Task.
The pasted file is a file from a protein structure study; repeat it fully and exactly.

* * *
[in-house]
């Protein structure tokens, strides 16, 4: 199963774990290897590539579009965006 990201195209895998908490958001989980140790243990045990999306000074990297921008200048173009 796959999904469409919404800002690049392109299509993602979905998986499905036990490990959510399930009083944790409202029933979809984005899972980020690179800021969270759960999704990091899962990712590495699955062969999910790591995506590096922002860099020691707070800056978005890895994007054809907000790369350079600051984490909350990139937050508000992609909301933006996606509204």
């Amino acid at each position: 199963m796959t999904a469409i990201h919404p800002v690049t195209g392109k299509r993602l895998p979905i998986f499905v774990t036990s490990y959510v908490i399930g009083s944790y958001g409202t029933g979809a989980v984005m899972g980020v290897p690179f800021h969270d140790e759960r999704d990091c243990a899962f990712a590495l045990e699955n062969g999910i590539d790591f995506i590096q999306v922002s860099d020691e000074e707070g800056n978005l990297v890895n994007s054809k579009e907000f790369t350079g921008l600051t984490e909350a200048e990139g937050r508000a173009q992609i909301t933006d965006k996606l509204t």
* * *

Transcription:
[in-house]
């Protein structure tokens, strides 16, 4: 199963774990290897590539579009965006 990201195209895998908490958001989980140790243990045990999306000074990297921008200048173009 796959999904469409919404800002690049392109299509993602979905998986499905036990490990959510399930009083944790409202029933979809984005899972980020690179800021969270759960999704990091899962990712590495699955062969999910790591995506590096922002860099020691707070800056978005890895994007054809907000790369350079600051984490909350990139937050508000992609909301933006996606509204």
């Amino acid at each position: 199963m796959t999904a469409i990201h919404p800002v690049t195209g392109k299509r993602l895998p979905i998986f499905v774990t036990s490990y959510v908490i399930g009083s944790y958001g409202t029933g979809a989980v984005m899972g980020v290897p690179f800021h969270d140790e759960r999704d990091c243990a899962f990712a590495l045990e699955n062969g999910i590539d790591f995506i590096q999306v922002s860099d020691e000074e707070g800056n978005l990297v890895n994007s054809k579009e907000f790369t350079g921008l600051t984490e909350a200048e990139g937050r508000a173009q992609i909301t933006d965006k996606l509204t």